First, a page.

The archaeological field work project Manises 2019 was carried out in the «Barri d’Obradors», Manises in July 2019. The activity was aimed at young volunteers between the ages of 15 and 17 and was promoted by Manises City Hall, the Association of Ceramology and Impulso, the association that guaranteed the integration of the participants in the city’s local youth dynamics.
The « Barri d’obradors» was the blue lustreware production centre from the fourteenth century through to the end of the twentieth century. It has now been demolished and is a large site with ruined buildings, whose subsoil contains the history of Europe’s most important late medieval ceramic production centre.
The project’s objectives were:
- The excavation of the former workers’ district
- The training in achaeological matters and in the history of ceramics of those taking part in the field work.
- Communication, coexistence in mutual respect, diversity and cooperation between the participants and with the population of Manises.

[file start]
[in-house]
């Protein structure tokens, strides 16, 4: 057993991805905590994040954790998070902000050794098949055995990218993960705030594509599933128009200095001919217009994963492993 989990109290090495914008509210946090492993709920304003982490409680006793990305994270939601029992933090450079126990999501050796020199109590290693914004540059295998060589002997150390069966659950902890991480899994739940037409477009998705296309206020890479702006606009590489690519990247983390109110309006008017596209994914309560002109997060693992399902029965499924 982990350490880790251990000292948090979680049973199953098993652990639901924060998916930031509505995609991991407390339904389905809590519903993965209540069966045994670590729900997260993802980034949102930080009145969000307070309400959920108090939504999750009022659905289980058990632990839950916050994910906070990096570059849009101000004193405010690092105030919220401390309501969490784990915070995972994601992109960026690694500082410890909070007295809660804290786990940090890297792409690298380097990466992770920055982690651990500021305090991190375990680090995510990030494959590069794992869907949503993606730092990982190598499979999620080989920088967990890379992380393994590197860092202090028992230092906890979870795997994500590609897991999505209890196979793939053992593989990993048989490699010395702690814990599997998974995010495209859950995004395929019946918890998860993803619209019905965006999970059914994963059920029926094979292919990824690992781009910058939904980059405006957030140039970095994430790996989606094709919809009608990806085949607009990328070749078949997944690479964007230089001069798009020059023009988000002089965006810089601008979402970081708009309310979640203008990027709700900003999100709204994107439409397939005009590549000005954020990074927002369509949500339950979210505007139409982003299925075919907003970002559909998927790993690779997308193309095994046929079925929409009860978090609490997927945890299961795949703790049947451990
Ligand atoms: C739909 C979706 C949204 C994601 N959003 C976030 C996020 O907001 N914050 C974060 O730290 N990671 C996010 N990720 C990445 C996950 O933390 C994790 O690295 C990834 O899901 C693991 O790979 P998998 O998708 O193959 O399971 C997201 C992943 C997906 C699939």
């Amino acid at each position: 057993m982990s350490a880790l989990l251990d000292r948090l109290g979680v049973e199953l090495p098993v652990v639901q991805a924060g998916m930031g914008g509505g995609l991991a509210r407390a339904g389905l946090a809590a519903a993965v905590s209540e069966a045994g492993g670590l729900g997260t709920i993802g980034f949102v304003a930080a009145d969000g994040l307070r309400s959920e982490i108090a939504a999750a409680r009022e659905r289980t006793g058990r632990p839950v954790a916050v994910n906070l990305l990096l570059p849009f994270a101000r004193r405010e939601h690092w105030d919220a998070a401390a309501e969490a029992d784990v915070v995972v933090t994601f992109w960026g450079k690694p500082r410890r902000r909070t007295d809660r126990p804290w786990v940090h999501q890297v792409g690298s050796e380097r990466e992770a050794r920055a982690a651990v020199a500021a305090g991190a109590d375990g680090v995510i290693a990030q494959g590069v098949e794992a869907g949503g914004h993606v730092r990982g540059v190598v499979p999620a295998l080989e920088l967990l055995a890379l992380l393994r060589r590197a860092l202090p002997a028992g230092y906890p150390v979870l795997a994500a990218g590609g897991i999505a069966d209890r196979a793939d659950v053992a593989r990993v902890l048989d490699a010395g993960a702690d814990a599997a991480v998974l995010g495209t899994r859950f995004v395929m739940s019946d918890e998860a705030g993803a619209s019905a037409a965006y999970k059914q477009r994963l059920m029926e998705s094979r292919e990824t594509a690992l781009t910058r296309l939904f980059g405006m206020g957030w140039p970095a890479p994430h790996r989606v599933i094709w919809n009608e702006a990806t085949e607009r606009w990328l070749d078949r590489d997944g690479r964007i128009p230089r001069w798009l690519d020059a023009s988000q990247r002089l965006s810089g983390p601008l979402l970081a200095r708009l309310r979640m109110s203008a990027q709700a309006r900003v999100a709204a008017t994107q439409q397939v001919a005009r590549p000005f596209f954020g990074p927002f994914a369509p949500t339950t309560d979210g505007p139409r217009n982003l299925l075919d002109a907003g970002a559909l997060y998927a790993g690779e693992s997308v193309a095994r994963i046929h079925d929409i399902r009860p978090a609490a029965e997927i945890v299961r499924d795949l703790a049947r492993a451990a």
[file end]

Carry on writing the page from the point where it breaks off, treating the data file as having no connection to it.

The activity consisted in organising the participating volunteers who were , first of all, given specific training in the ceramics of Manises, its techniques, notions of the proper treatment of archaeological materials including the excavation and extraction of the same and the selection, cleaning, sorting by technique and decoration, cataloguing of the style and chronology of the materials, as well as their selection and preparation for public display in exhibitions or in the rooms of the Ceramic Museum.
To date, the excavations in Manises have been carried out by the technical staff of the institutions in charge of the project, together with students volunteering from the University of Valencia, grantholders or people doing practical training in the National Musuem of Ceramics, as well as volunteers who are fans of archaeology and ceramics from the general population.
Numerous ceramic pieces were found during the excavations. The material that was recovered and catalogued makes for a highly interesting exhibtion on ceramic productions of Manises between the fourteenth and nineteenth centuries, and lots of evidence of the manufacturing processes and phases.
The tasks involved selecting the materials for a future exhibition to be held in the Ceramics Museum in Manises. The participants voted in order to choose a group of objects catalogued by them to be included in a future exhibition.
The experience was such as a success and so gratifying for all those participating in the project that a new international edition is being prepared.